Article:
New York City has often been seen as separate from the rest of America.
As the nation’s financial and business capital, the city’s relative affluence and fast-paced lifestyle is one point of differentiation from other more sedate and less expensive portions of the country.
Its legacy as the entry point for many of the nation’s immigrants is celebrated both in the museum on Ellis Island that is part of the Statue of Liberty National Monument and in the diversity of nationalities who continue to thrive in the city’s multi-cultural neighborhoods. This has led the city to become much more tolerant in accepting a wide-range of immigrants from all over the world in a way that many smaller towns and cities have not.
Now, The New York Daily News has published an editorial that acknowledges its uniqueness in the American landscape and attempts to make amends for one cultural trend that many in the city are far from proud of exporting. The title of the op-ed says it all:
The embarrassment of the city over this turn of events is manifestly clear in the opening lines of the editorial:
“What a humiliating time to be a New Yorker.
As if native son Donald Trump wasn’t enough, he’s now rejoined by Rudy Giuliani, who just last month or not even two Scaramuccis ago was yesterday’s news.”
The author of the editorial, Harry Siegel, goes on to list the ignominious ways the former New York Mayor has been spending his time since leaving the Trump campaign for a life spent outside the public eye, before describing Giuliani’s bumbling return to the limelight last week.
“Meantime, the joy was painted on Giuliani’s face as he returned to the spotlight last week, carrying and sloshing the President’s water like a third afternoon martini as Rudy joined Fox News host and Trump adviser Sean Hannity. Giuliani spent his unhinged hour on air waving his arms wildly. He called FBI agents “stormtroopers” for raiding the office of Trump and Hannity lawyer Michael Cohen. He ‘fessed up that Trump had fired the Bureau’s boss for insufficient political loyalty. And that Trump had paid Cohen for paying off the porn star who’d slept with The Donald to keep her mouth shut during the election.”
Like most New Yorkers, familiarity gave plenty of time to breed contempt for Giuliani in Siegel, who as mayor was noted for his tough guy persona and the institution of a “broken window” policy that led to a crackdown on minor infractions that disproportionately affected minorities. He described how most New Yorkers regarded the mayor towards the end of his term.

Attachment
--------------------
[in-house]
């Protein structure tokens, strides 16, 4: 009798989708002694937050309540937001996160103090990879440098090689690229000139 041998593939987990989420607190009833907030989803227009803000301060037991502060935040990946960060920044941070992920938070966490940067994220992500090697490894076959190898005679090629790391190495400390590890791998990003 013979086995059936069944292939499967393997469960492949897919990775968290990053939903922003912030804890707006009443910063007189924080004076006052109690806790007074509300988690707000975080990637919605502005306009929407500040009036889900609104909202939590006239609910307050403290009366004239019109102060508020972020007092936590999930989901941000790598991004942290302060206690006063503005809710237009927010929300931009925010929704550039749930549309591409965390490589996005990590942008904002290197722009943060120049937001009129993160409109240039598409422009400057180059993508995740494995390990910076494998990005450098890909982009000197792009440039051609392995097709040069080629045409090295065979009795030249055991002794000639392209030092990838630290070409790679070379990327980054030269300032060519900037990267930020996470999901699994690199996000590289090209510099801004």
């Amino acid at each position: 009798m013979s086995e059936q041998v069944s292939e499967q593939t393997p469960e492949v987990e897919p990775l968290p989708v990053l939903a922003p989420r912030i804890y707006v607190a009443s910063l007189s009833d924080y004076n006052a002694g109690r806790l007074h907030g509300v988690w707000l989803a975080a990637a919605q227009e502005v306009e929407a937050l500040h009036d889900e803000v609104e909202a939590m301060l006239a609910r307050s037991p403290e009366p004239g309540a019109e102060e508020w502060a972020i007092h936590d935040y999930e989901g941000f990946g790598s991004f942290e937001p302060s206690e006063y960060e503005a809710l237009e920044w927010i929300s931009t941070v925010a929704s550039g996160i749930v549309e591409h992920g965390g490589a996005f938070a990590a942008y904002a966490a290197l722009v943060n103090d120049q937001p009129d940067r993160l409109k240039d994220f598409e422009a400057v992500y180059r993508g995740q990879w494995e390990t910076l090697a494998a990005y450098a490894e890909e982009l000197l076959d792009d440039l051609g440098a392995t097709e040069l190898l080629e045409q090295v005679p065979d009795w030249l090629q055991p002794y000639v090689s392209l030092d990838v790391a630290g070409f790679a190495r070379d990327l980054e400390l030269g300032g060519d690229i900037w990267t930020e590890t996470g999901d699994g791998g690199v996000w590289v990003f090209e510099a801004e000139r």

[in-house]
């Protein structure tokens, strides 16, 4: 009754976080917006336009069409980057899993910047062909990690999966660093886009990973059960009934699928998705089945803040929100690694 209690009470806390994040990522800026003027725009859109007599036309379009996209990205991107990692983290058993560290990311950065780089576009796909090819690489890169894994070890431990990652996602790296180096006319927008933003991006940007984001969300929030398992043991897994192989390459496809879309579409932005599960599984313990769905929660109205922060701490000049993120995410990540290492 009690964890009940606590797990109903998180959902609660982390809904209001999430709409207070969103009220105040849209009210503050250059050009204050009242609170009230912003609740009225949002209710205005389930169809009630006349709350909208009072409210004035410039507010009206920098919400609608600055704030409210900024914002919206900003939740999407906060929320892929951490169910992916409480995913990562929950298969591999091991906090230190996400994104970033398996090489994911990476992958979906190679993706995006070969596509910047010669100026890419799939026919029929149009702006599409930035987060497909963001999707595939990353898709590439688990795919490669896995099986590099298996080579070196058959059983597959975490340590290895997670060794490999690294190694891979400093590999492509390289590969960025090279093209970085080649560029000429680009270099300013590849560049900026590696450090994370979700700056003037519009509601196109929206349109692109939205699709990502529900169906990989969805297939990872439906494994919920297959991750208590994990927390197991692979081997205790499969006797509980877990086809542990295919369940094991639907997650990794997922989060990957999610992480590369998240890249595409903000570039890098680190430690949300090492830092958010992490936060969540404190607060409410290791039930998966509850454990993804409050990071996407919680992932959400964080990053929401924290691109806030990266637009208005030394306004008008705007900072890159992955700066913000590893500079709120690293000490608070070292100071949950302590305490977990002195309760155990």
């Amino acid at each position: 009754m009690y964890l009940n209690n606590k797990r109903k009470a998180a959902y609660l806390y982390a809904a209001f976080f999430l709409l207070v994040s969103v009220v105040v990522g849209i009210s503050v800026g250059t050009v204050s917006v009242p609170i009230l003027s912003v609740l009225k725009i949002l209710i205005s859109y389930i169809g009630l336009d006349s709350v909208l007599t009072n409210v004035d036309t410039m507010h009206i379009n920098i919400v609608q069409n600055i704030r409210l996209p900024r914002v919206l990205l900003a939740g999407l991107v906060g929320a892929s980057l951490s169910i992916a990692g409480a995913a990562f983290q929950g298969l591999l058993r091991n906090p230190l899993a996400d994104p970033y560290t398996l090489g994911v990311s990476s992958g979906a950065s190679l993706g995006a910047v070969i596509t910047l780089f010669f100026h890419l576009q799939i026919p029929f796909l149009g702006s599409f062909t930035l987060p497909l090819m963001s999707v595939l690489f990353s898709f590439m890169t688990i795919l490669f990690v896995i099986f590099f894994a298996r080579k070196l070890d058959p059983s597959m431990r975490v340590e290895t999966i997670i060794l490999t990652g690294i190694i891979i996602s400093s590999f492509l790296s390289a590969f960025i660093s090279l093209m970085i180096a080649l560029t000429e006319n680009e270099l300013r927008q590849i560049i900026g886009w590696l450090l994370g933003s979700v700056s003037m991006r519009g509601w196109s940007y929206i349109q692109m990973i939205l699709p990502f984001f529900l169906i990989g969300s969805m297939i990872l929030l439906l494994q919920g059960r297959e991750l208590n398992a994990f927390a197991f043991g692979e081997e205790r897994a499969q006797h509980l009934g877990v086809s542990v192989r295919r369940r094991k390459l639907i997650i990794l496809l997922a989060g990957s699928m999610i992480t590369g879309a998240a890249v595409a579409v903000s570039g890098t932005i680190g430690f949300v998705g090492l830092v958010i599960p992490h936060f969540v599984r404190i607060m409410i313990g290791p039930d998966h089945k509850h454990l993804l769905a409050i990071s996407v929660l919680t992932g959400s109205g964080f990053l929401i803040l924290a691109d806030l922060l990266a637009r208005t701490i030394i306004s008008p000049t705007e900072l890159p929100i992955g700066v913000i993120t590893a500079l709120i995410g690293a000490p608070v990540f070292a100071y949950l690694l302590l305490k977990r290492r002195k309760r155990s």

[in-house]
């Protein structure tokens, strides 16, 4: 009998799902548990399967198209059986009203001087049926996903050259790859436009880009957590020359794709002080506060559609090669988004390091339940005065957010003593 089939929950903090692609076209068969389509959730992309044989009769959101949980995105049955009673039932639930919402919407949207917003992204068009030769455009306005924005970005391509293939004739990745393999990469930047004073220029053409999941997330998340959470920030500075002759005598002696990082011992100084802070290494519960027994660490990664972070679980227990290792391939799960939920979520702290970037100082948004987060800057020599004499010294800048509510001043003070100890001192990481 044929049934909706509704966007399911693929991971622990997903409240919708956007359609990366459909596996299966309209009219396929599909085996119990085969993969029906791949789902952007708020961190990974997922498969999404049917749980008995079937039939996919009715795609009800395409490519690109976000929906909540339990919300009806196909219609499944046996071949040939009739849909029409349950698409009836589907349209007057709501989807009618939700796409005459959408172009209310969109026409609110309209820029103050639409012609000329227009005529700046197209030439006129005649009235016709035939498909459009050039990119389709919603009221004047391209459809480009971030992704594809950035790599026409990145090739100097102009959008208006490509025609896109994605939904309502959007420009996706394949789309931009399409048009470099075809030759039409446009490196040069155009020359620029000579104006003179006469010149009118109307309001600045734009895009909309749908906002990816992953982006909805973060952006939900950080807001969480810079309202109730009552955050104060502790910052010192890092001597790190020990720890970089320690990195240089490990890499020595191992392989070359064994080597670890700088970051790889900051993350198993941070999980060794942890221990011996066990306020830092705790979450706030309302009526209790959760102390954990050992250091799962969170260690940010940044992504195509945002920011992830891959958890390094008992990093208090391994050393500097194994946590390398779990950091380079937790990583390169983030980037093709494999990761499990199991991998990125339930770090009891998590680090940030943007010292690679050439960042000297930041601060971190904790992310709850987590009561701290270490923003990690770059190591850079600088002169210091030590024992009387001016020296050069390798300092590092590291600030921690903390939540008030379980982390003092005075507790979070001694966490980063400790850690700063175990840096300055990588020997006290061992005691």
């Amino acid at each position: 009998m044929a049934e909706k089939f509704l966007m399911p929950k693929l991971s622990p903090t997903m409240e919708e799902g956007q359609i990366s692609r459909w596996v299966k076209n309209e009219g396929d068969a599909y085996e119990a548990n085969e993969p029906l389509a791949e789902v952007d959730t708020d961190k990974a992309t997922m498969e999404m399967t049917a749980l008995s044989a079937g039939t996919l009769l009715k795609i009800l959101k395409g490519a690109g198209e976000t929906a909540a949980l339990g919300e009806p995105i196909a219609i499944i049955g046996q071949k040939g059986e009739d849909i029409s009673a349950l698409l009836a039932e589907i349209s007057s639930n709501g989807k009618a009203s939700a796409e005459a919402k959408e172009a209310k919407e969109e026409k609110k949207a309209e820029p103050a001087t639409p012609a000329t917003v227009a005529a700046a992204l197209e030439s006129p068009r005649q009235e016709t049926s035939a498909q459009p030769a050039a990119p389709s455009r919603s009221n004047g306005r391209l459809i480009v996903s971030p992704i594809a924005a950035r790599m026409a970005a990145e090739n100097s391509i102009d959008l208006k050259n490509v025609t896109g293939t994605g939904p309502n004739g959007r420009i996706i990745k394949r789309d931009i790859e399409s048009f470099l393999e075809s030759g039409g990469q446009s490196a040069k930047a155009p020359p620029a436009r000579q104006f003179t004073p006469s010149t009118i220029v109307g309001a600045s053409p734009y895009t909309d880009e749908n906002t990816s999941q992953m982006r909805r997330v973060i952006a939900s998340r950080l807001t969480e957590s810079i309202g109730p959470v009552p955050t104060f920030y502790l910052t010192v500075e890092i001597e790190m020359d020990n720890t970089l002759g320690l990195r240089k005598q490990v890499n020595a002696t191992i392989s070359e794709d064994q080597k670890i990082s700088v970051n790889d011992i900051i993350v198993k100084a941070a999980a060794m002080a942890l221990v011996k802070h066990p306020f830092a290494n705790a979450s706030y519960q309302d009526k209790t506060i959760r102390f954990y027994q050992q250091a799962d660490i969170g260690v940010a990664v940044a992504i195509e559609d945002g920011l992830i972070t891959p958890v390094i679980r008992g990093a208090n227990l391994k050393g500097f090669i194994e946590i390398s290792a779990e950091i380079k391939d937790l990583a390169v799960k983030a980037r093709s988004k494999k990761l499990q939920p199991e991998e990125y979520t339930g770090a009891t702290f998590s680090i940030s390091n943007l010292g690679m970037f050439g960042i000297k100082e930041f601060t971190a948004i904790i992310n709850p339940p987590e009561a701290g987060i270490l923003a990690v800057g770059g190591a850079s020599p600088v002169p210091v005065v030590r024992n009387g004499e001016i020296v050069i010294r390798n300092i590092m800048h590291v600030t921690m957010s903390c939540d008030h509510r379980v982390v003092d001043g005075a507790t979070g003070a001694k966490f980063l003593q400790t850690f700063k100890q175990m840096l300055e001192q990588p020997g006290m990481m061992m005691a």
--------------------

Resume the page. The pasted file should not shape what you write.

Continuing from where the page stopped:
“By then, most New Yorkers had grown tired of Giuliani — who, without a crisis at hand, spent his energy on ever pettier and nastier fights and who valued personal loyalty above all else to the point of appointing a police commissioner who later served time in prison. Witch hunt!”
Then came the horrific terror attacks of September 11th, 2001 and suddenly Giuliani was “America’s Mayor” for his gravitas during the attacks. He was seriously considered a top contender for the Republican nomination for president in the aftermath of the tragedy, a position that led Joe Biden to remark:
“Rudy Giuliani, probably the most under-qualified man since George Bush to seek the presidency. . . . I mean, think about it! Rudy Giuliani. There’s only three things he mentions in a sentence — a noun, a verb, and 9/11. There’s nothing else! There’s nothing else! And I mean this sincerely. He’s genuinely not qualified to be President.”
Luckily, the Republicans thought so as well, sending Giuliani back to his elite cosmopolitan city to wait out the Obama era. Now, with Trump in the White House, he’s re-emerged to the embarrassment of New Yorkers who know him all too well.
“A decade later, Giuliani works — at least for another Scaramucci or two — for a far less qualified New Yorker, as many conservatives have become so suspicious of their “enemies” that they will forgive their allies in “the game” anything.
Frank Sinatra was right: If you can make it here, you can make it anywhere. The question is why these characters keep making it here,” the op-ed concludes.
Take it from a native New Yorker who grew up with Trump and Giuliani as daily fixtures in the news from the 70’s onward, if we locals who’ve been forced to endure the presence of these two sad excuses for politicians for many more years than the rest of the country can’t stand them, the least we must do is apologize and let you know that we’re not all like that.
Remember, Trump lost in New York by a wide margin.
Follow Vinnie Longobardo on Twitter.